Close Calls: Fire Captain Struck Minutes After Arrival: Part 1

Dayton, OH, is in an area of traditional seasons: it’s hot in the summer, cold in the winter and pretty much everything in between. In this month’s close call, Captain Barry Cron of the City of Dayton Fire Department describes what we have read so many times before. It was a “routine run” with some late-winter, cold weather when he was struck on a “simple” crash scene and literally thrown into the air.

The City of Dayton Fire Department is a fully career fire and EMS department. With 12 stations and 368 personnel serving 56 square miles and a population of 142,000, the department provides the Dayton community with professional firefighting, rescue services, basic and advanced pre-hospital emergency medical care and transportation. The department operates eight engine companies, four ladder companies, one cross-staffed heavy rescue company, seven EMS transport units with a minimum of two district chiefs on duty each shift. In 2012, the department responded to 35,683 calls for fire, emergency and related services.

Interestingly, the city self-manages its fire facilities and emergency and non-emergency fleet. It also maintains and repairs small motors, tools and other emergency equipment and provides vehicle repair services to 28 other jurisdictions in a recently renovated garage facility in north Dayton. In the Dayton area, automatic mutual aid and cooperative firefighting is the norm and it is not uncommon for numerous departments to respond on a first-alarm assignment, ensuring closest and most-appropriate unit response. Our sincere thanks to Dayton Interim Fire Chief Jeffrey L. Payne and Captain Barry Cron for their assistance in the preparation of this month’s close call.

The following account is from Captain Barry Cron, who was struck at the scene:

As many of these stories begin, our shift, which started at 7 A.M., on March 25, 2013, began pretty much as any other. The night before, we had experienced a light snowfall, which I believe was no more than a few inches. On my way to work traveling Route 35 (not the section where the incident occurred), the traffic had slowed due to the built-up snow on the roadway. Nothing surprising for Dayton at this time of the year. As is also common this time of the year, the day warmed quickly as the sun rose, melting the roadways and drying them as the day went on. The day for our ladder crew ended up being kind of light in terms of run volume.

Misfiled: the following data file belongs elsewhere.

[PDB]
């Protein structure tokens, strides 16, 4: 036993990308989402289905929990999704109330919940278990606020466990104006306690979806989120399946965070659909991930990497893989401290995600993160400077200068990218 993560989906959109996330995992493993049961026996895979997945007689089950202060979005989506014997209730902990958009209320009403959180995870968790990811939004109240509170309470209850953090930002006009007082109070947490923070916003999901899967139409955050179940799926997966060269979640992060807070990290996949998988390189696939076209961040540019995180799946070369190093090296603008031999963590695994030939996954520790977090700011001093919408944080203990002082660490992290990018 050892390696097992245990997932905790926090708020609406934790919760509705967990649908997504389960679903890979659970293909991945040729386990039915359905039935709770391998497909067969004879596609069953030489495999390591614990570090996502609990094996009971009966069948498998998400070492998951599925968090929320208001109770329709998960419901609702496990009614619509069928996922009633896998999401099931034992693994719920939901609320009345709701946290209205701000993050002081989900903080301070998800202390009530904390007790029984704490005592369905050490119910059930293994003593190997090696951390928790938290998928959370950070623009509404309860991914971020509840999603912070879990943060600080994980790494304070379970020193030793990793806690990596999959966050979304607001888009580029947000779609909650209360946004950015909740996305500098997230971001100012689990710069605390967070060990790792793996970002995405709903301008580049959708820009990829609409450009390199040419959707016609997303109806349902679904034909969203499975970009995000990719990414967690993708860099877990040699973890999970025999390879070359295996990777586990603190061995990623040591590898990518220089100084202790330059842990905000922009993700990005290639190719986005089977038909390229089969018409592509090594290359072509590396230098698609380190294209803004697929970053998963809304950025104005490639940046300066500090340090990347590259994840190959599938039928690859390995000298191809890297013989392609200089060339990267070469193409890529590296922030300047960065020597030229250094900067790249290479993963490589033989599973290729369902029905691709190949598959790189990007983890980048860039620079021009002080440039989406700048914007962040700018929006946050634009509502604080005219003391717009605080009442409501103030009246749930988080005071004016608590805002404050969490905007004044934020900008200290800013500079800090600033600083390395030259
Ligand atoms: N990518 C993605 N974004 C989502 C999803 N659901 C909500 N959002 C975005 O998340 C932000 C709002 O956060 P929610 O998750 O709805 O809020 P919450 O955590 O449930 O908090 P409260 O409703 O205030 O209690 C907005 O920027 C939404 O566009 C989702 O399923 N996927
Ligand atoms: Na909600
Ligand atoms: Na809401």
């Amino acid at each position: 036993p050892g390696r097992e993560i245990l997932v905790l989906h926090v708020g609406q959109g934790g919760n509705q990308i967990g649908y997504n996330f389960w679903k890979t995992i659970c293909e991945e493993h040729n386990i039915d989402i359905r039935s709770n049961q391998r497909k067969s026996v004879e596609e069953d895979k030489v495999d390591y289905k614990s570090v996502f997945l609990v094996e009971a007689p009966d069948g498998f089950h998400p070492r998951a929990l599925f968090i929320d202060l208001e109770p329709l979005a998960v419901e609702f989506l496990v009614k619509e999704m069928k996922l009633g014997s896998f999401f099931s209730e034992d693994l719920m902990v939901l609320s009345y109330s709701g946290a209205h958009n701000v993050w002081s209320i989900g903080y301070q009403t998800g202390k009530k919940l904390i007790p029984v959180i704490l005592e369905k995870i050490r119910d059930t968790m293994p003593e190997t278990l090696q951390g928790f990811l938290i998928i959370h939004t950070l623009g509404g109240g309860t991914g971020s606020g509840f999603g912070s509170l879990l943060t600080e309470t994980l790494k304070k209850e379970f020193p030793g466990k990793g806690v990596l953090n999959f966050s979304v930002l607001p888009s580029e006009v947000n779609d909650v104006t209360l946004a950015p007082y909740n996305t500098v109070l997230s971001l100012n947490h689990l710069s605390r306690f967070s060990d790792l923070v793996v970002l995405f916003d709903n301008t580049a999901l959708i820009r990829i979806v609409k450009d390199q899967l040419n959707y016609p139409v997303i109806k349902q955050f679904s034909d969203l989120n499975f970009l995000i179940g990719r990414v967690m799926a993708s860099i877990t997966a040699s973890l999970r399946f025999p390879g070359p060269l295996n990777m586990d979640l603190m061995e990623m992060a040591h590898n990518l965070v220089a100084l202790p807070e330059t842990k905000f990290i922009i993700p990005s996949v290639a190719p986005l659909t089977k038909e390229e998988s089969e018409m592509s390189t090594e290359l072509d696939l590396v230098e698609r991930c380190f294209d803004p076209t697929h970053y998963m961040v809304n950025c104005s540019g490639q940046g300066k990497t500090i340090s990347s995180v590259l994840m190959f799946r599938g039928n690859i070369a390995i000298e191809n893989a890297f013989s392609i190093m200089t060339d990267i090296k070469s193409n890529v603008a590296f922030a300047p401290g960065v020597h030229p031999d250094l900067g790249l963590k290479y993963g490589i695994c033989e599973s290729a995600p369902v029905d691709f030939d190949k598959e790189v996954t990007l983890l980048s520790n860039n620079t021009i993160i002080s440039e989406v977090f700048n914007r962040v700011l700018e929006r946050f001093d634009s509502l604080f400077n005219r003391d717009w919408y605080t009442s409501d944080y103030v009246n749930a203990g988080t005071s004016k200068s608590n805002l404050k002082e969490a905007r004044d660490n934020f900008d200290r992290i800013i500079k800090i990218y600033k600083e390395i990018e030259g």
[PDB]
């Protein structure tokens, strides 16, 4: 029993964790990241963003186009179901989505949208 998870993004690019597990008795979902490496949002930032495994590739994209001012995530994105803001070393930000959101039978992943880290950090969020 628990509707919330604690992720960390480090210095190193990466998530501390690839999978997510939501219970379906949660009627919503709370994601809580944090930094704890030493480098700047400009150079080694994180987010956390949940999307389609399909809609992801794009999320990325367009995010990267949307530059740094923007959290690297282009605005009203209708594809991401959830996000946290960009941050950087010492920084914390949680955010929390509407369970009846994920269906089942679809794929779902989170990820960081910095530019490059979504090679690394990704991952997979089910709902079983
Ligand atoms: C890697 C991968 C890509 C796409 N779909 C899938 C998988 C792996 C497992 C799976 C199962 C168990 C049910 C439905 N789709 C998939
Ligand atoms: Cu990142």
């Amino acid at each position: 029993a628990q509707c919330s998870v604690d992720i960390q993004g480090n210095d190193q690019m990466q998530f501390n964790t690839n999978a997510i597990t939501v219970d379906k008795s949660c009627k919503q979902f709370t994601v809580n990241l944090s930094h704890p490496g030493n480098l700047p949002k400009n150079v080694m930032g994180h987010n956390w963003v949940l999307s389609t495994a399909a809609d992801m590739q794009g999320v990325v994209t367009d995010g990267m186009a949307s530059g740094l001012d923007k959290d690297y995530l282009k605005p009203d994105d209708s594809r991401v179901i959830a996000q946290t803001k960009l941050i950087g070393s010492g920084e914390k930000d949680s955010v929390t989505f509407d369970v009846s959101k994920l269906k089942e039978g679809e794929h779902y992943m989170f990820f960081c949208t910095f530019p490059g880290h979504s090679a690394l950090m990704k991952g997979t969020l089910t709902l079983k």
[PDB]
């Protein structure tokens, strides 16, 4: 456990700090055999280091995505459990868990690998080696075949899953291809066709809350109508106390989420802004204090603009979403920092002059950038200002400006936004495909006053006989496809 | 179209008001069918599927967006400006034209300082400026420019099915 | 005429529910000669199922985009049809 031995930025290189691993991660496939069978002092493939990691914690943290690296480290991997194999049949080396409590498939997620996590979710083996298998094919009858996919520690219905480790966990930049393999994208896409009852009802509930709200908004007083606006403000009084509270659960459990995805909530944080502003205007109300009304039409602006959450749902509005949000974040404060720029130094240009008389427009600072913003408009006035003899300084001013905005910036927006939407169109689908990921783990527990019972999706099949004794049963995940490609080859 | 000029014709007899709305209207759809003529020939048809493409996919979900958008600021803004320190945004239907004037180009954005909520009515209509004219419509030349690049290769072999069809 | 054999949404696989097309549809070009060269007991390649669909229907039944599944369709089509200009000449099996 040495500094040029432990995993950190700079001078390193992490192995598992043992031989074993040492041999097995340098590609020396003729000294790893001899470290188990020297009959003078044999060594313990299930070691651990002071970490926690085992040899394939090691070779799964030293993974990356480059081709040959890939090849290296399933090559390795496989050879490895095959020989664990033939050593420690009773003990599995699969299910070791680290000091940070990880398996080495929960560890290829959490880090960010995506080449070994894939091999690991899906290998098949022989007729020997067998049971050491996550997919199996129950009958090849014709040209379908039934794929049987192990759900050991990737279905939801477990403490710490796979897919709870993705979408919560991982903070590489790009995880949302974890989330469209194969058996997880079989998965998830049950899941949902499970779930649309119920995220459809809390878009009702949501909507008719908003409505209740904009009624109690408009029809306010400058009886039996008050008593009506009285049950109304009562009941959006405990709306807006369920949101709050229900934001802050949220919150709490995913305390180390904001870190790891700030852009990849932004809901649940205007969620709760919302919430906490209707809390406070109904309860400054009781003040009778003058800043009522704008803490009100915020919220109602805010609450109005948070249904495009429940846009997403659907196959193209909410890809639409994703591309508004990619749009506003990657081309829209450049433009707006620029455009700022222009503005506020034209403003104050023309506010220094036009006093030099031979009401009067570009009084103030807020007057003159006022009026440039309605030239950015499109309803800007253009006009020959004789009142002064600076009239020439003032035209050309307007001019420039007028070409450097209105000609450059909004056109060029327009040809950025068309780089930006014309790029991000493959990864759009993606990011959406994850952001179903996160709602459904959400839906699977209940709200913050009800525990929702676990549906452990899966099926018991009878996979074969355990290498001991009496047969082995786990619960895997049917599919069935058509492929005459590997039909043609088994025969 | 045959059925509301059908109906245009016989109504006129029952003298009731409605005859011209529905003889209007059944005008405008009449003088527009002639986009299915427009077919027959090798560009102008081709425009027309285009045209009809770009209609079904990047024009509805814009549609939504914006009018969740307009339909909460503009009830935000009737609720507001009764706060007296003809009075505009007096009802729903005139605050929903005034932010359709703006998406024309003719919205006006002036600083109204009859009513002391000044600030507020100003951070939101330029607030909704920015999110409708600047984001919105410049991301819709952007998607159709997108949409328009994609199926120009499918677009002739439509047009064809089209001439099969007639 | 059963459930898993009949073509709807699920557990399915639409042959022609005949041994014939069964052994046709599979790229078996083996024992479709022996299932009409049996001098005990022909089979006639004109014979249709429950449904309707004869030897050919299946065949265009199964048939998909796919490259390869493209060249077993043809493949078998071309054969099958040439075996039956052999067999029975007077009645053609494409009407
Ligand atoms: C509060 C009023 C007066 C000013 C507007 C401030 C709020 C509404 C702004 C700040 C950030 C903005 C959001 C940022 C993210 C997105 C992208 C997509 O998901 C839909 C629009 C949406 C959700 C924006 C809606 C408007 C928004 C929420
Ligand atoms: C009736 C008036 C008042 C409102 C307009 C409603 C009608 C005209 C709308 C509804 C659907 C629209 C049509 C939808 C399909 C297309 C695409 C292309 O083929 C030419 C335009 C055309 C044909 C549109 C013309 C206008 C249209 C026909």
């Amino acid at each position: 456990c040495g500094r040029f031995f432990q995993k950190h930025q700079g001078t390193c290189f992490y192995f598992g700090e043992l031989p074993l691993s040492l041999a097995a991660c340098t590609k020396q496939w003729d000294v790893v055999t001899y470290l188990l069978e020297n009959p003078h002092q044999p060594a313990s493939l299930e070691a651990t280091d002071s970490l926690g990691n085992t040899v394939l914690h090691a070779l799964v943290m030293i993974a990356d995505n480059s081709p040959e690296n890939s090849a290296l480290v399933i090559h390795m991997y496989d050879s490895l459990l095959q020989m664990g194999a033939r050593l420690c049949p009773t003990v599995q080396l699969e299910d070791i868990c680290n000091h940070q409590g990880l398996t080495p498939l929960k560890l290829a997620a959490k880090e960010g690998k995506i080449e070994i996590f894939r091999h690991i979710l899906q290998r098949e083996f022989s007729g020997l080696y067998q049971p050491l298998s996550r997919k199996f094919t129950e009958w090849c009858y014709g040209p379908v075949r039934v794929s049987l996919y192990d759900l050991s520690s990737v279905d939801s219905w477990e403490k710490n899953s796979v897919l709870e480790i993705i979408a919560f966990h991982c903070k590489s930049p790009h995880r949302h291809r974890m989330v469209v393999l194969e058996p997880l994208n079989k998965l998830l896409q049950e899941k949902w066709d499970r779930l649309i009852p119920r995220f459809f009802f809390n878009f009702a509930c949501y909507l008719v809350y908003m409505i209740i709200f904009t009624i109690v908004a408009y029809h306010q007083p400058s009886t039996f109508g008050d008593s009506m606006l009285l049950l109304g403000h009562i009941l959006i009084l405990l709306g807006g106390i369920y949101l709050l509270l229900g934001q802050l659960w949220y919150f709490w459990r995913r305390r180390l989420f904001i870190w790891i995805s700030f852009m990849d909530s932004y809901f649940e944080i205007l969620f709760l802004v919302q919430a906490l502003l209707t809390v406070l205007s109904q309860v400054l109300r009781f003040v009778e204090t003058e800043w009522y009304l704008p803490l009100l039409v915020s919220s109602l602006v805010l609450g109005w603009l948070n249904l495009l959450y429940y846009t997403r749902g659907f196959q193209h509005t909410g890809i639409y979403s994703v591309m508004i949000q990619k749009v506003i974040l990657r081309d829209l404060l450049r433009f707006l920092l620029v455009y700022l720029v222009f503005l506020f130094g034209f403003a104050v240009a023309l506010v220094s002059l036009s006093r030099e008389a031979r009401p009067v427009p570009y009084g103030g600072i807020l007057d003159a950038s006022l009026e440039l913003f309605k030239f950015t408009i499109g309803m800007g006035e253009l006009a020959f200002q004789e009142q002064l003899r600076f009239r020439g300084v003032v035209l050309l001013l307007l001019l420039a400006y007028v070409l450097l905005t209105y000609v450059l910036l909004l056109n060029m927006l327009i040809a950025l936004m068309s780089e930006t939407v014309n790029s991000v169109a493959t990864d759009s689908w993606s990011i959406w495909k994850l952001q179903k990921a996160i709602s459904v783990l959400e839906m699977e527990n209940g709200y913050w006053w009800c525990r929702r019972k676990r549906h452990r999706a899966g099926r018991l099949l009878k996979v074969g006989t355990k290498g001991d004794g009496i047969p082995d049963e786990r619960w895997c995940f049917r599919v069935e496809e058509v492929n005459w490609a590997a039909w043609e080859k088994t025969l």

We ended up having our last run prior to this one at about 9:30 that evening so we really didn’t know what the weather had done outside. At 5:25 A.M. the following day, we were dispatched to Route 35 eastbound with Medic 11, an ALS (advanced life support) transport unit, for a report of an auto accident with a car on its top. Before we even made it to the ladder, the run had already been upgraded to a trapped response, which adds a district chief, extra engine, Rescue 1 (our extrication/heavy rescue company that is cross-staffed by an engine crew) and our Incident Support Unit (ISU), which is a lieutenant EMS supervisor.

Timelines quoted here were taken from dispatch information and the dash cam video timer. I include times because I feel it’s important to understand how quickly all of this took place.

Enroute to the scene

We were enroute at 5:26 and had arrived on scene at 5:31. Conditions enroute were such that it looked like we had received a little precipitation during the night in the form of light snowfall or possibly freezing rain. We experienced no problems enroute, although my driver had slowed in response to the conditions. This was not our first-in district. It would have been Engine 17’s response, but they were on an EMS incident at the time; we were second due.

Route 35 in this area is a three-lane highway in each direction, eastbound and westbound. It is posted as a 50-mph speed limit in this section. The eastbound and westbound lanes are divided by a very small curbed/landscaped area on each side of a guard rail. Where the accident occurred was at the overpass over Gettysburg Road. This overpass has a long history of being known for getting slick well before most areas of the highway, even worse than other overpasses, for some reason. We as a department have responded here many times for accidents due to the overpass getting iced. I have been told of many instances of close calls of crews working in this area.

As we arrived in the westbound lanes, as our response would dictate from our direction, we found a single vehicle on its passenger side up against the guard rail and a light pole with the passenger’s compartment near the guard rail, the vehicle on the eastbound side of the guardrail. A Dayton Police Department (DPD) cruiser was already on scene with the left lane blocked. We positioned our ladder to block the second lane. I knew we were going to have crews working on both sides of the guard rail, but mainly on our side due to the position of the car. Twenty-nine seconds after arrival, I asked a DPD officer to shut down the eastbound lanes.

Rescue scenario

A DPD officer or two and a couple of bystanders were holding the vehicle in position as it appeared to be unstable. My first thought was that we were going to have to stabilize the vehicle before any extrication work began. As a ladder crew, we carry limited stabilizing equipment. Most of the stabilizing equipment is on Rescue 1. I decided we would tie a rope to the vehicle and run it across the eastbound lanes tying it off to the guardrail across the highway. I instructed one firefighter to get the rope and prepare to tie off the vehicle to the guardrail but to not begin this or cross the guardrail until we got the eastbound lanes completely shut down.